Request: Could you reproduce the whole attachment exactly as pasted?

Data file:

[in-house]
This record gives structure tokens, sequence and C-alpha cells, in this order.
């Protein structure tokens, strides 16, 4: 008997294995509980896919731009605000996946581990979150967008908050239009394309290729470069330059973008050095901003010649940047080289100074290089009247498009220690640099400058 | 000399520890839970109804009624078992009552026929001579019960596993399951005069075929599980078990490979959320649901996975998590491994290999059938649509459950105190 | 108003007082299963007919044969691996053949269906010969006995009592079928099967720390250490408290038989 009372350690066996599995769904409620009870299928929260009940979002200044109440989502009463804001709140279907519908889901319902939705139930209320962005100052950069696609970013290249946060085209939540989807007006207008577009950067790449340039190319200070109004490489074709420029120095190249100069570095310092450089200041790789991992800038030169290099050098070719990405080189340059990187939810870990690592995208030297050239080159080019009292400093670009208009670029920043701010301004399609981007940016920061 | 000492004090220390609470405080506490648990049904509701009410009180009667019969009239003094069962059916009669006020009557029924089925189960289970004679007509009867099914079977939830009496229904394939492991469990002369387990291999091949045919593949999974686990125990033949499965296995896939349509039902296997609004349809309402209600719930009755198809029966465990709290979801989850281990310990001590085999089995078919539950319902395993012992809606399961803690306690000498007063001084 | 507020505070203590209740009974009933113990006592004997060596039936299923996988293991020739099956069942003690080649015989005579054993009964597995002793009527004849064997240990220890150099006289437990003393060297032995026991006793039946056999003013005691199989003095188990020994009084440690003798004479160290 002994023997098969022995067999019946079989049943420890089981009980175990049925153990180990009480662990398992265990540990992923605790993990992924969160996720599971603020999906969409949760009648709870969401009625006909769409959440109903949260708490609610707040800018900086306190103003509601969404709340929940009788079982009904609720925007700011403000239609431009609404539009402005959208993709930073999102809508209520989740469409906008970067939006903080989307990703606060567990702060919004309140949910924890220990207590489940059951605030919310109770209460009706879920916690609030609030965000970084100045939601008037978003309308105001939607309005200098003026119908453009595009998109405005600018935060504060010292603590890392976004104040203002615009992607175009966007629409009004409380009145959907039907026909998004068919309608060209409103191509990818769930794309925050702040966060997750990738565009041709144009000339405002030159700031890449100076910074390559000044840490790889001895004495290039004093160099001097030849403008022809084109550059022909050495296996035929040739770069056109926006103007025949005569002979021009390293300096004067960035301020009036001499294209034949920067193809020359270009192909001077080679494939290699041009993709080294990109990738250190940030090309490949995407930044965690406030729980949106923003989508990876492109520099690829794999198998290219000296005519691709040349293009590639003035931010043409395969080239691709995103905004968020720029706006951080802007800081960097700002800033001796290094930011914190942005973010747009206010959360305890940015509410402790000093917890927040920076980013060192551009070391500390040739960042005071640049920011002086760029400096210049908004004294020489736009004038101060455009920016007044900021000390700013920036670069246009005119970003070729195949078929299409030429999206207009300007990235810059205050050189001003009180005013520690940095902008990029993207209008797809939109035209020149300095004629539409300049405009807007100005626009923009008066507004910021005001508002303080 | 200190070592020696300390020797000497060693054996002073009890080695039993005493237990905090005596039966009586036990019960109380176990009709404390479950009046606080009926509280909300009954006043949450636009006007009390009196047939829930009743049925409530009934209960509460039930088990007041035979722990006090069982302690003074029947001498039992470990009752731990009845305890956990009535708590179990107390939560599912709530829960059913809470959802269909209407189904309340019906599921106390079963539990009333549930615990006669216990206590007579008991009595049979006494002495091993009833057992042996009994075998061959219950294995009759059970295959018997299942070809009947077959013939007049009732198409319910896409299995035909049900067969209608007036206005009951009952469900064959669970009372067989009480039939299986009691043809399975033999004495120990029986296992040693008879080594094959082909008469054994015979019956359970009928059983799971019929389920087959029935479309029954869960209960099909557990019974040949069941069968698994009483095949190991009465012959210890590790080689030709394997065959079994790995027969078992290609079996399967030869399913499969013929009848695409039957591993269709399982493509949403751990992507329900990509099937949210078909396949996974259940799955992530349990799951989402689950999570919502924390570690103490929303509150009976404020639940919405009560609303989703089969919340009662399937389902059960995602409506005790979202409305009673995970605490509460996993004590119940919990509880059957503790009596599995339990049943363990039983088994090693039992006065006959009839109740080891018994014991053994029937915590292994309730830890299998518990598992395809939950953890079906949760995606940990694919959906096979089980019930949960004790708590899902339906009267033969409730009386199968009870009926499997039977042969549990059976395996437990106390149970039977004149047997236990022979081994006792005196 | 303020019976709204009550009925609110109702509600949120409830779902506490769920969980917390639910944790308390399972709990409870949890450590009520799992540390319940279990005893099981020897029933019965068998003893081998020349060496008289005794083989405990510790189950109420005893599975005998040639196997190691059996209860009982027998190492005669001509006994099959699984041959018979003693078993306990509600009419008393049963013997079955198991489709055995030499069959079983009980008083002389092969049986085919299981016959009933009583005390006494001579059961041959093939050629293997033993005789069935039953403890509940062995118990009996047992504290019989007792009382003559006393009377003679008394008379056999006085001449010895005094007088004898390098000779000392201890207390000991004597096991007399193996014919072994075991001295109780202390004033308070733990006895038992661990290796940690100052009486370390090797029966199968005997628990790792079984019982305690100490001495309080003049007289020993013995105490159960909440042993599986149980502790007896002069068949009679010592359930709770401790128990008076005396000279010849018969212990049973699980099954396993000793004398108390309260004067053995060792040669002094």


[in-house]
This record gives structure tokens, sequence and C-alpha cells, in this order.
């Protein structure tokens, strides 16, 4: 008997294995509980896919731009605000996946581990979150967008908050239009394309290729470069330059973008050095901003010649940047080289100074290089009247498009220690640099400058 | 000399520890839970109804009624078992009552026929001579019960596993399951005069075929599980078990490979959320649901996975998590491994290999059938649509459950105190 | 108003007082299963007919044969691996053949269906010969006995009592079928099967720390250490408290038989 009372350690066996599995769904409620009870299928929260009940979002200044109440989502009463804001709140279907519908889901319902939705139930209320962005100052950069696609970013290249946060085209939540989807007006207008577009950067790449340039190319200070109004490489074709420029120095190249100069570095310092450089200041790789991992800038030169290099050098070719990405080189340059990187939810870990690592995208030297050239080159080019009292400093670009208009670029920043701010301004399609981007940016920061 | 000492004090220390609470405080506490648990049904509701009410009180009667019969009239003094069962059916009669006020009557029924089925189960289970004679007509009867099914079977939830009496229904394939492991469990002369387990291999091949045919593949999974686990125990033949499965296995896939349509039902296997609004349809309402209600719930009755198809029966465990709290979801989850281990310990001590085999089995078919539950319902395993012992809606399961803690306690000498007063001084 | 507020505070203590209740009974009933113990006592004997060596039936299923996988293991020739099956069942003690080649015989005579054993009964597995002793009527004849064997240990220890150099006289437990003393060297032995026991006793039946056999003013005691199989003095188990020994009084440690003798004479160290 002994023997098969022995067999019946079989049943420890089981009980175990049925153990180990009480662990398992265990540990992923605790993990992924969160996720599971603020999906969409949760009648709870969401009625006909769409959440109903949260708490609610707040800018900086306190103003509601969404709340929940009788079982009904609720925007700011403000239609431009609404539009402005959208993709930073999102809508209520989740469409906008970067939006903080989307990703606060567990702060919004309140949910924890220990207590489940059951605030919310109770209460009706879920916690609030609030965000970084100045939601008037978003309308105001939607309005200098003026119908453009595009998109405005600018935060504060010292603590890392976004104040203002615009992607175009966007629409009004409380009145959907039907026909998004068919309608060209409103191509990818769930794309925050702040966060997750990738565009041709144009000339405002030159700031890449100076910074390559000044840490790889001895004495290039004093160099001097030849403008022809084109550059022909050495296996035929040739770069056109926006103007025949005569002979021009390293300096004067960035301020009036001499294209034949920067193809020359270009192909001077080679494939290699041009993709080294990109990738250190940030090309490949995407930044965690406030729980949106923003989508990876492109520099690829794999198998290219000296005519691709040349293009590639003035931010043409395969080239691709995103905004968020720029706006951080802007800081960097700002800033001796290094930011914190942005973010747009206010959360305890940015509410402790000093917890927040920076980013060192551009070391500390040739960042005071640049920011002086760029400096210049908004004294020489736009004038101060455009920016007044900021000390700013920036670069246009005119970003070729195949078929299409030429999206207009300007990235810059205050050189001003009180005013520690940095902008990029993207209008797809939109035209020149300095004629539409300049405009807007100005626009923009008066507004910021005001508002303080 | 200190070592020696300390020797000497060693054996002073009890080695039993005493237990905090005596039966009586036990019960109380176990009709404390479950009046606080009926509280909300009954006043949450636009006007009390009196047939829930009743049925409530009934209960509460039930088990007041035979722990006090069982302690003074029947001498039992470990009752731990009845305890956990009535708590179990107390939560599912709530829960059913809470959802269909209407189904309340019906599921106390079963539990009333549930615990006669216990206590007579008991009595049979006494002495091993009833057992042996009994075998061959219950294995009759059970295959018997299942070809009947077959013939007049009732198409319910896409299995035909049900067969209608007036206005009951009952469900064959669970009372067989009480039939299986009691043809399975033999004495120990029986296992040693008879080594094959082909008469054994015979019956359970009928059983799971019929389920087959029935479309029954869960209960099909557990019974040949069941069968698994009483095949190991009465012959210890590790080689030709394997065959079994790995027969078992290609079996399967030869399913499969013929009848695409039957591993269709399982493509949403751990992507329900990509099937949210078909396949996974259940799955992530349990799951989402689950999570919502924390570690103490929303509150009976404020639940919405009560609303989703089969919340009662399937389902059960995602409506005790979202409305009673995970605490509460996993004590119940919990509880059957503790009596599995339990049943363990039983088994090693039992006065006959009839109740080891018994014991053994029937915590292994309730830890299998518990598992395809939950953890079906949760995606940990694919959906096979089980019930949960004790708590899902339906009267033969409730009386199968009870009926499997039977042969549990059976395996437990106390149970039977004149047997236990022979081994006792005196 | 303020019976709204009550009925609110109702509600949120409830779902506490769920969980917390639910944790308390399972709990409870949890450590009520799992540390319940279990005893099981020897029933019965068998003893081998020349060496008289005794083989405990510790189950109420005893599975005998040639196997190691059996209860009982027998190492005669001509006994099959699984041959018979003693078993306990509600009419008393049963013997079955198991489709055995030499069959079983009980008083002389092969049986085919299981016959009933009583005390006494001579059961041959093939050629293997033993005789069935039953403890509940062995118990009996047992504290019989007792009382003559006393009377003679008394008379056999006085001449010895005094007088004898390098000779000392201890207390000991004597096991007399193996014919072994075991001295109780202390004033308070733990006895038992661990290796940690100052009486370390090797029966199968005997628990790792079984019982305690100490001495309080003049007289020993013995105490159960909440042993599986149980502790007896002069068949009679010592359930709770401790128990008076005396000279010849018969212990049973699980099954396993000793004398108390309260004067053995060792040669002094």